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Last Updated: Friday, 23 November 2007, 16:47 GMT
Granny banned from sweet handouts
The grandmother has agreed not to bring the children sweets
A grandmother has been banned from giving sweets to her grandchildren after a court heard they had suffered dental problems.

The grandmother, known as EM, launched a legal battle against her own daughter over access to the four children.

Perth Sheriff Court was told EM would often bring two carrier bags of sweets with her on visits.

Sheriff Daniel Kelly QC granted the grandmother one visit a month on the condition she did not give them sweets.

The grandmother took her daughter to court after contact with the four children was cut off in March 2006.

The daughter, known as DR, believed her mother had called in the SSPCA to visit her home in Perth because of concerns over her two dogs.

DR told the court that it was "the final straw" and came on top of concerns she had about her mother's domineering nature and the amount of confectionery she lavished on the children.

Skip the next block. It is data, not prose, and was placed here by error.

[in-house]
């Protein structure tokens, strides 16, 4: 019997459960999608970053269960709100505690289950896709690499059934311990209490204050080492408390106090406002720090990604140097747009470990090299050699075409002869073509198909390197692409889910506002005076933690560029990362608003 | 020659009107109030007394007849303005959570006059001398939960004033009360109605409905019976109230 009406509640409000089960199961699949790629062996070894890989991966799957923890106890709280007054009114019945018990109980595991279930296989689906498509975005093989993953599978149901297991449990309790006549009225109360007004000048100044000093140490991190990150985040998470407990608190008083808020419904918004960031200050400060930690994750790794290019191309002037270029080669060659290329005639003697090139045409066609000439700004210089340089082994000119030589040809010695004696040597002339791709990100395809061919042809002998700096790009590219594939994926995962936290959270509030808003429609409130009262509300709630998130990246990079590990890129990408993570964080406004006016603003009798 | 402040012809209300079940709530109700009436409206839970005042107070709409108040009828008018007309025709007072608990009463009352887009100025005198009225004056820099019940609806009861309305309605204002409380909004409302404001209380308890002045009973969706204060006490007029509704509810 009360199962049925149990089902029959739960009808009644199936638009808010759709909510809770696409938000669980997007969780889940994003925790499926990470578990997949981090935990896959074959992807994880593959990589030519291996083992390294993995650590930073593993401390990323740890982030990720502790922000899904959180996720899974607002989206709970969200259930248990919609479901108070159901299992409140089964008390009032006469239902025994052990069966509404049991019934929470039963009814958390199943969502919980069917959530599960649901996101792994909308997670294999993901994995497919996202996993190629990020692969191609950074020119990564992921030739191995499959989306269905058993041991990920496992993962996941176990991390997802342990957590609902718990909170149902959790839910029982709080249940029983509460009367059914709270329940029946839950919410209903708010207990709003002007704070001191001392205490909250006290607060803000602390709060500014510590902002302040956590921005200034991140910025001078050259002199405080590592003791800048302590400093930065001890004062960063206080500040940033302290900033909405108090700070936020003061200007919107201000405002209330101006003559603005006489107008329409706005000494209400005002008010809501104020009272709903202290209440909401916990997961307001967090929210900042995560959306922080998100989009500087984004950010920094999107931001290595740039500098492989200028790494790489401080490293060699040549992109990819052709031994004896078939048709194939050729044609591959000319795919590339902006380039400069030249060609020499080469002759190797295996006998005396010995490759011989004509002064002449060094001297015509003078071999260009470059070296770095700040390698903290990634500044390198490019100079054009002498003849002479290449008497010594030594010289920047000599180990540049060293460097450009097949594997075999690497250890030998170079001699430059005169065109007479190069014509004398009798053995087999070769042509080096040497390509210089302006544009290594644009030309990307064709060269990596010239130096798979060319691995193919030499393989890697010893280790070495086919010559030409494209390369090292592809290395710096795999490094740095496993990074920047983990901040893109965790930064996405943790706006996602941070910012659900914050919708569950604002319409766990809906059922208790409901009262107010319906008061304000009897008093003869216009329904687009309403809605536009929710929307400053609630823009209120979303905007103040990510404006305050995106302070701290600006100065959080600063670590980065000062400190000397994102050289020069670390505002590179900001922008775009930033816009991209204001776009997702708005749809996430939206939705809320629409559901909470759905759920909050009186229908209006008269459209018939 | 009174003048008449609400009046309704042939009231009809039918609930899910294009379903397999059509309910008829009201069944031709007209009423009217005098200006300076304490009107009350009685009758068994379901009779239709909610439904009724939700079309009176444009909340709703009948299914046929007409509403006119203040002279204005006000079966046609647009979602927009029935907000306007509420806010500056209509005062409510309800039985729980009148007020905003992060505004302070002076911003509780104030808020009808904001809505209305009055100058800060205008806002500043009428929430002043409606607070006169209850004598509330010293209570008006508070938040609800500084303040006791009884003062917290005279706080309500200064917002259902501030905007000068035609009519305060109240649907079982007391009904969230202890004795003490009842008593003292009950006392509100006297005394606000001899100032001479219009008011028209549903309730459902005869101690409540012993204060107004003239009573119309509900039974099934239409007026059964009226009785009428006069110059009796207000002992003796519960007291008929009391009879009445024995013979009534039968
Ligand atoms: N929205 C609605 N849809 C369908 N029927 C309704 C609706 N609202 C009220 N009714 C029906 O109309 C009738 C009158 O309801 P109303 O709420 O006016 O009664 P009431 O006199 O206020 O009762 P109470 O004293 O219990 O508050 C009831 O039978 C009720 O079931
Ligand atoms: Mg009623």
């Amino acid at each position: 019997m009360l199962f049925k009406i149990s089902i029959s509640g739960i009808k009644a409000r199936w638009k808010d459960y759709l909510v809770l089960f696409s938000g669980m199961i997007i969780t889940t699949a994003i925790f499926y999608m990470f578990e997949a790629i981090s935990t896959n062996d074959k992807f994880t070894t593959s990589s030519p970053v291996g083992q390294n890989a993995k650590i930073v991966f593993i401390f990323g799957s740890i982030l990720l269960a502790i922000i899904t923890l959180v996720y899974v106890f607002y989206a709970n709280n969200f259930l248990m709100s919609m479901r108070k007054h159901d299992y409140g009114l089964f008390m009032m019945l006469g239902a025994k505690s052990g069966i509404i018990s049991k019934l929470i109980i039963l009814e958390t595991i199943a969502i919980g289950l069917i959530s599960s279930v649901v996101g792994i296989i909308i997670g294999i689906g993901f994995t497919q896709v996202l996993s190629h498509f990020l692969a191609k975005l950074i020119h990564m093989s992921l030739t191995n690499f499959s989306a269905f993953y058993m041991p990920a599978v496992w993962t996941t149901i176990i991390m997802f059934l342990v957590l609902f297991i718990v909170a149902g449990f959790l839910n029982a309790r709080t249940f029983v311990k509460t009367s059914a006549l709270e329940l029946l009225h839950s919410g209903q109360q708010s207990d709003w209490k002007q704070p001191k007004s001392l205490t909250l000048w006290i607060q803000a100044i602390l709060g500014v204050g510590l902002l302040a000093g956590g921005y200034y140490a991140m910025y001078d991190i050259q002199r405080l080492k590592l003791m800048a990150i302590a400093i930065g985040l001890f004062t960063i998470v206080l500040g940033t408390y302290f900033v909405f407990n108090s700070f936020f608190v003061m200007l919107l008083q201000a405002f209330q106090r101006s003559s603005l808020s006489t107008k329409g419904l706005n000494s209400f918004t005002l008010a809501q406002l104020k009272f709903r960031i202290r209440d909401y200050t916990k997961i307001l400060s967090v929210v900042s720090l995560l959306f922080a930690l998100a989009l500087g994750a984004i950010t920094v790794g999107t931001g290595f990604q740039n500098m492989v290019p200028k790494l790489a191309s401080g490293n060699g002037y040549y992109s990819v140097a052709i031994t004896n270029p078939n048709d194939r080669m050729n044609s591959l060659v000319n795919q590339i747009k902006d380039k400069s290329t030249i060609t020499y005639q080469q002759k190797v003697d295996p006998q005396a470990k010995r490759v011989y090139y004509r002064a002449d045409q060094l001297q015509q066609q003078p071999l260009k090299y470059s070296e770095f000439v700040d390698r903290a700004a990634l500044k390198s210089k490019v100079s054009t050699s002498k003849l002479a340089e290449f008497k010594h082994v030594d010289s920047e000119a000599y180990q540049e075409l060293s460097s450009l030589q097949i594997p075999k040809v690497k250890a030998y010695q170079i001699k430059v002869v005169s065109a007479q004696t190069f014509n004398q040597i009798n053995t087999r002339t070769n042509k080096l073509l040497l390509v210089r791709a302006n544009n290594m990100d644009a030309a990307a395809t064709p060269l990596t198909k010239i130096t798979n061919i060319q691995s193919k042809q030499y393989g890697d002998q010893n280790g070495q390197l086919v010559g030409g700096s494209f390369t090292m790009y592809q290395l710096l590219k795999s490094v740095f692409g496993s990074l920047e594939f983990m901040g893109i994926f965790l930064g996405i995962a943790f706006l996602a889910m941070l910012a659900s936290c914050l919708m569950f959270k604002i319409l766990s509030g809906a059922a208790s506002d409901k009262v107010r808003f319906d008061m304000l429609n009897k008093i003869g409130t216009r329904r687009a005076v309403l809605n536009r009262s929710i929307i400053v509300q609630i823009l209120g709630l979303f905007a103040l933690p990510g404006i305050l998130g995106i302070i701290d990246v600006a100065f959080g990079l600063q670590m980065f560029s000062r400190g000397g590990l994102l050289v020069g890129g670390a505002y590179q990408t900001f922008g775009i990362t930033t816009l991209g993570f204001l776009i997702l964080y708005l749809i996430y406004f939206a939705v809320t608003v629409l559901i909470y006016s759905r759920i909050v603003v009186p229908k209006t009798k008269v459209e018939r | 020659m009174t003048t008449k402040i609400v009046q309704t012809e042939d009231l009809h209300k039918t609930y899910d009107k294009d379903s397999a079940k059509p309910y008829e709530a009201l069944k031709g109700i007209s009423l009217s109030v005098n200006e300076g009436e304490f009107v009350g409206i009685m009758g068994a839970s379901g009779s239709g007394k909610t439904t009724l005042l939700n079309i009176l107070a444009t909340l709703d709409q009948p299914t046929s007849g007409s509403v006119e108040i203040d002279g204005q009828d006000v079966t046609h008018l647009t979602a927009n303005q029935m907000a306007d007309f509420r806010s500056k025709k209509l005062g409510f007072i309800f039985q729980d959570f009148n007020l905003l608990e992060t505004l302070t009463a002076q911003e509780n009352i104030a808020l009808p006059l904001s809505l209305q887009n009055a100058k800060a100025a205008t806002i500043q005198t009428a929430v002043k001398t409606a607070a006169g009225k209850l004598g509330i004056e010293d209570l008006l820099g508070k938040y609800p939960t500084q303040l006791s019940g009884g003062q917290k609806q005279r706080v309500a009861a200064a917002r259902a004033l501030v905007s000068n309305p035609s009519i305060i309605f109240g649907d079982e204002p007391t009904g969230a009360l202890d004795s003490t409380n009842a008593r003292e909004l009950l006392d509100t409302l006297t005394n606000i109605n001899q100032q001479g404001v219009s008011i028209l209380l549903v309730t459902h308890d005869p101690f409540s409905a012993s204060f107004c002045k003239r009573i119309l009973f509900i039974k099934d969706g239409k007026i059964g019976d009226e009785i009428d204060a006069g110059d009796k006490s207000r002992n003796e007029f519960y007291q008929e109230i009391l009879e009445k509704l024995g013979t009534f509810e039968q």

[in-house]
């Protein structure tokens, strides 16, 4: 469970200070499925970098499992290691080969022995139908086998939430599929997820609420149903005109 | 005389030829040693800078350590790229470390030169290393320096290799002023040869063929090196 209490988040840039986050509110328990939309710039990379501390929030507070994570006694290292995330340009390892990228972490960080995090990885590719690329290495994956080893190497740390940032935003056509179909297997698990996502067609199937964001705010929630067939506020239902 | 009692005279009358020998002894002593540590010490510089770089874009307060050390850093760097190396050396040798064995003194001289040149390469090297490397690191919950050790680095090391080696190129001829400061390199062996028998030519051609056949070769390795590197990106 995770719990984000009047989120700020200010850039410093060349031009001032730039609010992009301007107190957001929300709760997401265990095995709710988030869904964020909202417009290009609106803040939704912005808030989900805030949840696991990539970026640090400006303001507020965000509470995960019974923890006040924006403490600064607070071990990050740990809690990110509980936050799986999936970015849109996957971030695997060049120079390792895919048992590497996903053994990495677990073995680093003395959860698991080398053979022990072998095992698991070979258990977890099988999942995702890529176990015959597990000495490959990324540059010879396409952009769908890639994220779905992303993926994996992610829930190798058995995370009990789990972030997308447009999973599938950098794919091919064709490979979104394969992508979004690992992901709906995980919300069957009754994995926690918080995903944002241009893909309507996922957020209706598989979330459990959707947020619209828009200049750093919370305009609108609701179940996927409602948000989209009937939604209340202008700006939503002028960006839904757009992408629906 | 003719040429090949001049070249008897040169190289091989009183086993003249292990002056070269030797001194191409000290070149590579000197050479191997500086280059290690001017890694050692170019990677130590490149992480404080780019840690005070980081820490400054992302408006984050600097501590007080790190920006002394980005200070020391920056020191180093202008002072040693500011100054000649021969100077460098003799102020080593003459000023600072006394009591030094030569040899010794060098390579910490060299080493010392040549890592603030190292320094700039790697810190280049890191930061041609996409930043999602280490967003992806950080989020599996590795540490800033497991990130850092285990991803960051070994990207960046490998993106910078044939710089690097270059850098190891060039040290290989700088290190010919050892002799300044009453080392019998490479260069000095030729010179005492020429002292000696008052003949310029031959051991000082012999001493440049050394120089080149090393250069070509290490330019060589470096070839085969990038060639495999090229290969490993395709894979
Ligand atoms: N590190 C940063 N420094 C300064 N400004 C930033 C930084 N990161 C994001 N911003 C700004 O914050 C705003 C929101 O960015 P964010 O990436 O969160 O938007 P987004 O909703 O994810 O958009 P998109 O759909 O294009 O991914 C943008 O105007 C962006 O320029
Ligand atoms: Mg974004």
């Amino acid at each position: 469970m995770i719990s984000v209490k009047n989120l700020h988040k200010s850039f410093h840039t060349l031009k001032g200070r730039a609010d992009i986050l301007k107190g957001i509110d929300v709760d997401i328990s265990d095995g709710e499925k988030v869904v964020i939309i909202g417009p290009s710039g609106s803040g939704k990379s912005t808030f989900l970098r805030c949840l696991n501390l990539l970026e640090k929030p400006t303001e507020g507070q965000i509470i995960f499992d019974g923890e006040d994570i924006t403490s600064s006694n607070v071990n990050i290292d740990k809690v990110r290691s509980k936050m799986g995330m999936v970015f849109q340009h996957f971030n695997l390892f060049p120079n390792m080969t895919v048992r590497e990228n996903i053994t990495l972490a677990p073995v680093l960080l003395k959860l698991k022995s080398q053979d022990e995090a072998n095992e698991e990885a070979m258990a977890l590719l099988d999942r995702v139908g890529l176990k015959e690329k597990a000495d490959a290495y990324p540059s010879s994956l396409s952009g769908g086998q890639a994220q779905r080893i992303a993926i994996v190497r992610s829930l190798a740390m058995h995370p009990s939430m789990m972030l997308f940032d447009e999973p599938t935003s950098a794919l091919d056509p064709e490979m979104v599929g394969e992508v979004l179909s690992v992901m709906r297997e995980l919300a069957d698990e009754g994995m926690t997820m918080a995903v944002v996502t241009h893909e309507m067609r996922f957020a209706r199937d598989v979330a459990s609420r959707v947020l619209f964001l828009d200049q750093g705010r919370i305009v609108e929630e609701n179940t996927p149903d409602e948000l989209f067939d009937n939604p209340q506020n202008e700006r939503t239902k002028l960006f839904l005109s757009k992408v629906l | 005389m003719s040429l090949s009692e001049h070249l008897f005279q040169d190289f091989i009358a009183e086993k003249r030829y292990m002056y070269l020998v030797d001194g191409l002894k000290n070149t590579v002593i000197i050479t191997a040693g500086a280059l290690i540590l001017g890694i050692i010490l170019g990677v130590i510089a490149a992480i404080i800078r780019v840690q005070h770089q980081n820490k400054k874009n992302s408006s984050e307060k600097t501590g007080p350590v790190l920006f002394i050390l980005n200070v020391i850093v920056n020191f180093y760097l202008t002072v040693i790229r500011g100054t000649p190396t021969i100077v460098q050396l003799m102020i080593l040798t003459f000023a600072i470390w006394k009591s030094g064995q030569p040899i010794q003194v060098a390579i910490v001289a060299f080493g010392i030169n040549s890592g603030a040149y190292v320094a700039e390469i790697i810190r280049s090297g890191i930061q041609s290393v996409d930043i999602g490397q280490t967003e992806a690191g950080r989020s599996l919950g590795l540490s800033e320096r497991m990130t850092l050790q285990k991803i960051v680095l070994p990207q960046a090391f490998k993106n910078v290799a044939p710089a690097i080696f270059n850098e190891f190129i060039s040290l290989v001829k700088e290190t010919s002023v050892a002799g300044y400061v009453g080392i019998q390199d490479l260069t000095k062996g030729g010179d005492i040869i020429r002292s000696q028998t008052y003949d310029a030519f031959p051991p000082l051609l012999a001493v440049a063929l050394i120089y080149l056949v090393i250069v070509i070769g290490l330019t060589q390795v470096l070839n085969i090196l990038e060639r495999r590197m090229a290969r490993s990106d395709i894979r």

I accept that the pursuer did give the children excessive sweets
Sheriff Daniel Kelly

The court was told the two oldest children had suffered dental problems and had to have teeth removed.

Sheriff Kelly said: "She said the SSPCA visit was not the reason for stopping contact, but was 'the final straw'.

"Other reasons which she advanced related to her considering that the pursuer gave the children too many sweets and fizzy drinks, was domineering and interfering.

"She said that the pursuer would often bring two carrier bags of sweets. She said she had asked her not to bring them."

The sheriff said it was not possible to ascertain whether the dental problems were solely because of the sweets provided by the grandmother.

'Best interests'

"I accept that the pursuer did give the children excessive sweets," he said.

"The dental health of the children is undoubtedly important, but I regard it as significant that the pursuer has given an undertaking not to give them sweets during contact.

"I am fully satisfied it would be in the children's best interests to continue to see their grandmother."

He ruled that initially the grandmother should be allowed to see her grandchildren for two hours once a month.

He adopted EM's undertaking not to give the children sweets during contact - and said he would rely on the children confessing if the rule was broken.

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